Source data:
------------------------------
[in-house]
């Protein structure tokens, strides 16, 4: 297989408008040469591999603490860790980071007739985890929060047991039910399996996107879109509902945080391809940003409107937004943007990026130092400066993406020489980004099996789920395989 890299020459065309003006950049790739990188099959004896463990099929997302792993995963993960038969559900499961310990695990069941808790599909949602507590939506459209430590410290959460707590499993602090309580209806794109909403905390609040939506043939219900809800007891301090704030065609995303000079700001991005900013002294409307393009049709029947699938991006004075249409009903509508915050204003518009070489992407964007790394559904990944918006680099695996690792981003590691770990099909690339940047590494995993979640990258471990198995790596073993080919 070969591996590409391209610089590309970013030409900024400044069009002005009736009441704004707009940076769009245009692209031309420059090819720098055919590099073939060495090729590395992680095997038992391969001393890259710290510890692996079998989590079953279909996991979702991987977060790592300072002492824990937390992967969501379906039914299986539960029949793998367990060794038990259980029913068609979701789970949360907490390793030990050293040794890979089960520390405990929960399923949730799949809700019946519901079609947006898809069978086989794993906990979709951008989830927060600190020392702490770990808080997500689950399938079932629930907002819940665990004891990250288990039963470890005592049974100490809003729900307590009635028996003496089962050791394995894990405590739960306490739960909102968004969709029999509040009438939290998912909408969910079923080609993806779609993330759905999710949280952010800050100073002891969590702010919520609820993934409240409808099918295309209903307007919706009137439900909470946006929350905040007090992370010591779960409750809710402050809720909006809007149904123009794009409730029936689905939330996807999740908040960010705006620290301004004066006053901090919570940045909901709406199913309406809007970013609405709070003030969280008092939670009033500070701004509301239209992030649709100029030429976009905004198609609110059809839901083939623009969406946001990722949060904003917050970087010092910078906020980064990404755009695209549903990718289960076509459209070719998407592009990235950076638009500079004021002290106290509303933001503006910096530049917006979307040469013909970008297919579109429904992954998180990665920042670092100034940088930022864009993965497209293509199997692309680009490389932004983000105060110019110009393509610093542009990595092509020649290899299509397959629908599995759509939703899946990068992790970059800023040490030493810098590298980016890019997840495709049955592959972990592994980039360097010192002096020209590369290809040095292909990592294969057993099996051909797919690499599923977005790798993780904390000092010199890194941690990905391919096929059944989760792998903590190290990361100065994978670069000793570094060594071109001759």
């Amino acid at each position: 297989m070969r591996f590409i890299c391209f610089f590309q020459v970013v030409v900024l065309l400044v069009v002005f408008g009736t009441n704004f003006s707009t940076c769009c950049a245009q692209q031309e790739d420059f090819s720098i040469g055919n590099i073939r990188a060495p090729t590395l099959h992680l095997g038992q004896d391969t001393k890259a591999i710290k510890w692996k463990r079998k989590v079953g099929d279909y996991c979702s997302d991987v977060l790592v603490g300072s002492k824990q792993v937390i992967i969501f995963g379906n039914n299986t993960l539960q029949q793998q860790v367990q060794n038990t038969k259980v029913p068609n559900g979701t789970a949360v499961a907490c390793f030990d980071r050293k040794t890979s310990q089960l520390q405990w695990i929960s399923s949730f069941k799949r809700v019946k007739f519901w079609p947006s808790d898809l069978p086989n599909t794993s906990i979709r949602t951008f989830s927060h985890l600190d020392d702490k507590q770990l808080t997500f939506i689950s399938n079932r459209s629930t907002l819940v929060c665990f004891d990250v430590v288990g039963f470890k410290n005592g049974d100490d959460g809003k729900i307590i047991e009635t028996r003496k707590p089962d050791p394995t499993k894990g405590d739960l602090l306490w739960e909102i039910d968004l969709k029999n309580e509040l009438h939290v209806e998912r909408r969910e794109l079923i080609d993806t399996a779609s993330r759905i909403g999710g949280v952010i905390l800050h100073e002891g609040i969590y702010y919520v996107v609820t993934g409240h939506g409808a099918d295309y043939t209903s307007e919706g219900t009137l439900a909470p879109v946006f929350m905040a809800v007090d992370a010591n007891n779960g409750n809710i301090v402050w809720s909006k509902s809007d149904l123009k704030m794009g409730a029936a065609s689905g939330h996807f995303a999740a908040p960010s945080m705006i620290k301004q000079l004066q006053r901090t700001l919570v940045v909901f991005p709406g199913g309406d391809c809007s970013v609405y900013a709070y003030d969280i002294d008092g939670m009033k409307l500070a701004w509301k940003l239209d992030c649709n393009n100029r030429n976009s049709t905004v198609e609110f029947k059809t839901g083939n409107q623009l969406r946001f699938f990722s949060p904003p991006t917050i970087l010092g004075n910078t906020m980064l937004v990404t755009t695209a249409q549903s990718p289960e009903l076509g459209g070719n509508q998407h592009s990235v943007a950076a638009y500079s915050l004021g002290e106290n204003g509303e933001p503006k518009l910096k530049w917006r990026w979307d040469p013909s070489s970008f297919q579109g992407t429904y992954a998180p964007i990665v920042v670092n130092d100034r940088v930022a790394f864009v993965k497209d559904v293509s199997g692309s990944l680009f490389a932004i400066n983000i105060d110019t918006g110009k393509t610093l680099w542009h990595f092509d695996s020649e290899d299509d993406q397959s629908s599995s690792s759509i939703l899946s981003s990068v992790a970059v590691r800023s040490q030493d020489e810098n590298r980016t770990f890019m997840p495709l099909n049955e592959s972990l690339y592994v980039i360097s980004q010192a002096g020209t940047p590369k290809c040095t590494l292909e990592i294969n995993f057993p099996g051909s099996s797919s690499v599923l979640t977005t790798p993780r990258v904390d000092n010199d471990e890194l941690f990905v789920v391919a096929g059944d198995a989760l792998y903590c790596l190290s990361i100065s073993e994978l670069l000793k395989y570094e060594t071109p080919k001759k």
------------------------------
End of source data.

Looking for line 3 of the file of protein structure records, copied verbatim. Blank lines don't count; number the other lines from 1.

């Amino acid at each position: 297989m070969r591996f590409i890299c391209f610089f590309q020459v970013v030409v900024l065309l400044v069009v002005f408008g009736t009441n704004f003006s707009t940076c769009c950049a245009q692209q031309e790739d420059f090819s720098i040469g055919n590099i073939r990188a060495p090729t590395l099959h992680l095997g038992q004896d391969t001393k890259a591999i710290k510890w692996k463990r079998k989590v079953g099929d279909y996991c979702s997302d991987v977060l790592v603490g300072s002492k824990q792993v937390i992967i969501f995963g379906n039914n299986t993960l539960q029949q793998q860790v367990q060794n038990t038969k259980v029913p068609n559900g979701t789970a949360v499961a907490c390793f030990d980071r050293k040794t890979s310990q089960l520390q405990w695990i929960s399923s949730f069941k799949r809700v019946k007739f519901w079609p947006s808790d898809l069978p086989n599909t794993s906990i979709r949602t951008f989830s927060h985890l600190d020392d702490k507590q770990l808080t997500f939506i689950s399938n079932r459209s629930t907002l819940v929060c665990f004891d990250v430590v288990g039963f470890k410290n005592g049974d100490d959460g809003k729900i307590i047991e009635t028996r003496k707590p089962d050791p394995t499993k894990g405590d739960l602090l306490w739960e909102i039910d968004l969709k029999n309580e509040l009438h939290v209806e998912r909408r969910e794109l079923i080609d993806t399996a779609s993330r759905i909403g999710g949280v952010i905390l800050h100073e002891g609040i969590y702010y919520v996107v609820t993934g409240h939506g409808a099918d295309y043939t209903s307007e919706g219900t009137l439900a909470p879109v946006f929350m905040a809800v007090d992370a010591n007891n779960g409750n809710i301090v402050w809720s909006k509902s809007d149904l123009k704030m794009g409730a029936a065609s689905g939330h996807f995303a999740a908040p960010s945080m705006i620290k301004q000079l004066q006053r901090t700001l919570v940045v909901f991005p709406g199913g309406d391809c809007s970013v609405y900013a709070y003030d969280i002294d008092g939670m009033k409307l500070a701004w509301k940003l239209d992030c649709n393009n100029r030429n976009s049709t905004v198609e609110f029947k059809t839901g083939n409107q623009l969406r946001f699938f990722s949060p904003p991006t917050i970087l010092g004075n910078t906020m980064l937004v990404t755009t695209a249409q549903s990718p289960e009903l076509g459209g070719n509508q998407h592009s990235v943007a950076a638009y500079s915050l004021g002290e106290n204003g509303e933001p503006k518009l910096k530049w917006r990026w979307d040469p013909s070489s970008f297919q579109g992407t429904y992954a998180p964007i990665v920042v670092n130092d100034r940088v930022a790394f864009v993965k497209d559904v293509s199997g692309s990944l680009f490389a932004i400066n983000i105060d110019t918006g110009k393509t610093l680099w542009h990595f092509d695996s020649e290899d299509d993406q397959s629908s599995s690792s759509i939703l899946s981003s990068v992790a970059v590691r800023s040490q030493d020489e810098n590298r980016t770990f890019m997840p495709l099909n049955e592959s972990l690339y592994v980039i360097s980004q010192a002096g020209t940047p590369k290809c040095t590494l292909e990592i294969n995993f057993p099996g051909s099996s797919s690499v599923l979640t977005t790798p993780r990258v904390d000092n010199d471990e890194l941690f990905v789920v391919a096929g059944d198995a989760l792998y903590c790596l190290s990361i100065s073993e994978l670069l000793k395989y570094e060594t071109p080919k001759k």